Review: King Gizzard & The Lizard Wizard - Paper Mâché Dream Balloon
As if the name wasn't enough! These guys are something else...
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For those of you who have somehow not heard of this visionary band, they’re a psychedelic seven-piece from Melbourne who formed five years ago, and have managed to churn out two albums per year since then.
Not only do they have one of the most wonderful band names in the music industry, the title of their latest album (‘Paper Mâché Dream Balloon’) is equally splendid, whilst the sleeve gives us a privileged insight into what Mumford and Sons would look like if their line-up consisted solely of paper mâché lumberjacks. And the music is equally strange.
The vibe is the kind of slightly twee indie pop that Belle and Sebastien are famous for. The dominant instrument is flute, and believe it or not it works! You don’t often hear people talking about flute riffs, but 'Bones' and 'Dirt' have some great ones. This is also one of the few albums in which someone sings about dead bodies to the sound of cheery flutes and harmonica buzzing energetically in the background, an opportunity which surely cannot be wasted!
Speaking of the lyrics, my they’re odd! The title track finds front-man Ambrose Kenny-Smith ‘stuck in a daydream/ under a moonbeam’, and he doesn’t seem to wake up from said daydream until the album’s finished. Whilst the lyrics of Paper Mâché Dream Balloon are more or less nonsense, a lot of the other refrains have a vaguely unnerving quality.
On Trap Door, Kenny-Smith sings ‘everybody goes to great lengths I’m sure/ to hide themselves away/ to keep the beast at bay’. Another song is called N. G. R. I., the acronym for ‘not guilty by reason of insanity’, and the refrain is the curiously amusing ‘mundane bloodstain’, accompanied of course by manic piano, jolly harmonica and something that sounds like a sitar.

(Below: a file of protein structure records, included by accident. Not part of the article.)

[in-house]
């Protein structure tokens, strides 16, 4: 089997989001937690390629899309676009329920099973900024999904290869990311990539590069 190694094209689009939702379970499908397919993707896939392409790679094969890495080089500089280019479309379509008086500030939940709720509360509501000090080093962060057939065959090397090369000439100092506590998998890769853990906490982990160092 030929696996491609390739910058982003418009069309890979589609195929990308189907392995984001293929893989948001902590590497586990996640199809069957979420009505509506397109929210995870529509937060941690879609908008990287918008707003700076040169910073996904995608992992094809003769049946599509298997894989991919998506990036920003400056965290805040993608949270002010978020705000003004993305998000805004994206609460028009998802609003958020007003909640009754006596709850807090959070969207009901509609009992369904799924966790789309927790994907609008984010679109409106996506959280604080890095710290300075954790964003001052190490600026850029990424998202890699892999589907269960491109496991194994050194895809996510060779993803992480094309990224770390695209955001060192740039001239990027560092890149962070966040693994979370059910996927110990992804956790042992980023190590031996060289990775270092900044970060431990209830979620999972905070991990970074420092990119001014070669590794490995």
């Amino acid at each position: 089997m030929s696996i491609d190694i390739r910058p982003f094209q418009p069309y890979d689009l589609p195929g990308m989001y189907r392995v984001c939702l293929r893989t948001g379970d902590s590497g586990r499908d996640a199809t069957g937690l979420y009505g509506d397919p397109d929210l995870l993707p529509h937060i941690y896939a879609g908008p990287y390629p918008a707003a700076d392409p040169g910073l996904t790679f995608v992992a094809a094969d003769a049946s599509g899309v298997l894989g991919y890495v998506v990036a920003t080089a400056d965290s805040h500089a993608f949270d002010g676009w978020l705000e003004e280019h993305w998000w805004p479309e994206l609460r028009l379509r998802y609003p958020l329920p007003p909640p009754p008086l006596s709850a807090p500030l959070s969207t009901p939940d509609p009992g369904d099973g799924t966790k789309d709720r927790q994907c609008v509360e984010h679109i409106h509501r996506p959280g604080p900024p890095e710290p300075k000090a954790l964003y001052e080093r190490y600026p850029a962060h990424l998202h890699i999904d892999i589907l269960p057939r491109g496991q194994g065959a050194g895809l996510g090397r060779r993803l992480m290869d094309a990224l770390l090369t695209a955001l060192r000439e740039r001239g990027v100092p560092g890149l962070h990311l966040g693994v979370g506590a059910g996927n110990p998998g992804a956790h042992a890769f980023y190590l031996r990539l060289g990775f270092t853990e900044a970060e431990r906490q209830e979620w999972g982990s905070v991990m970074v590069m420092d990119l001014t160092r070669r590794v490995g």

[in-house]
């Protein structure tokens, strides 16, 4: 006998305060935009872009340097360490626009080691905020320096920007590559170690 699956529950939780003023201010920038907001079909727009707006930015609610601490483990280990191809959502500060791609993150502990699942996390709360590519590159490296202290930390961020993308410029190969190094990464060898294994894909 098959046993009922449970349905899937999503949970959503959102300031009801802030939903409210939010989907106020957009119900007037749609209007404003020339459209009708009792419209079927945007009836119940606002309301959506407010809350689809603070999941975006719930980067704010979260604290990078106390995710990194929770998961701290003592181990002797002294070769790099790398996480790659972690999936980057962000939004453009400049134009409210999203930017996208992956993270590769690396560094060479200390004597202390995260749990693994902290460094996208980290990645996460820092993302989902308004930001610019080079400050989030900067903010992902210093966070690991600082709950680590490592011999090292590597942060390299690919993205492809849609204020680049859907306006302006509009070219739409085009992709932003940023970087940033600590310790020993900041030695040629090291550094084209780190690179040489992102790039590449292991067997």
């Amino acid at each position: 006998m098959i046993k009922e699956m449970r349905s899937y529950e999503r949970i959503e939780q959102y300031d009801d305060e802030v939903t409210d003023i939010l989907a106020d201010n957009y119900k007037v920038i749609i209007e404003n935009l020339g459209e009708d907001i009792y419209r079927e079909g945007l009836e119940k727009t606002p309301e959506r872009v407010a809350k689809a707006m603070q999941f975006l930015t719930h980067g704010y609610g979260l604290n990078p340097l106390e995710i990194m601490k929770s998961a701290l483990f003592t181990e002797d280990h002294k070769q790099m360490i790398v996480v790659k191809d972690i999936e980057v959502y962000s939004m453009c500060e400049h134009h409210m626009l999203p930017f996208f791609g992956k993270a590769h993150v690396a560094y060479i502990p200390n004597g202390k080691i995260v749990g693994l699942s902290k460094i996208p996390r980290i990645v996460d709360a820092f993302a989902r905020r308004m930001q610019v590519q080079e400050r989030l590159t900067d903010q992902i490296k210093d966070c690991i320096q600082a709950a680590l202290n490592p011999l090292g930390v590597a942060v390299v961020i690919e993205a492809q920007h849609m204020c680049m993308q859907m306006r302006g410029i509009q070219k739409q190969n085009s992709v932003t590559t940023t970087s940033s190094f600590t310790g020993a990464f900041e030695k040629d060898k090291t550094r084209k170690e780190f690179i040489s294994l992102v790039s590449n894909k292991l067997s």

Genre is very much up in the air. 'Bones' and 'Dirt' have a loose folk-pop sound, which variously gives way to the plodding blues rock of 'The Bitter Boogie' and the deliciously chilled jazz of opener Sense. Kenny-Smith has a voice akin to Belle and Sebastien's Stuart Murdoch; his delivery is always relatively deadpan no matter how strange the words get, and you can tell he’s enjoying himself.
As a whole there’s a real feeling of joy to this album; the beginning of 'Dirt' in particular explodes like a ray of sunshine. Throughout there’s a live feel to the record, as the band power through the tracks at break-neck pace. You can’t help falling into their otherworldly groove, and it all ends far too soon.
True, if you try and remember any of the songs after you’ve listened to the album all the way through you’ll struggle. When 'Paper Mâché', the concluding instrumental track, recaps all the melodies on flute, you’ll have trouble placing most of them. Nevertheless, I can guarantee this record will put a smile on your face, and it’s a great antidote to the declining weather and shortening days.
So forget One Direction and the Biebs! It’s all about that flute solo.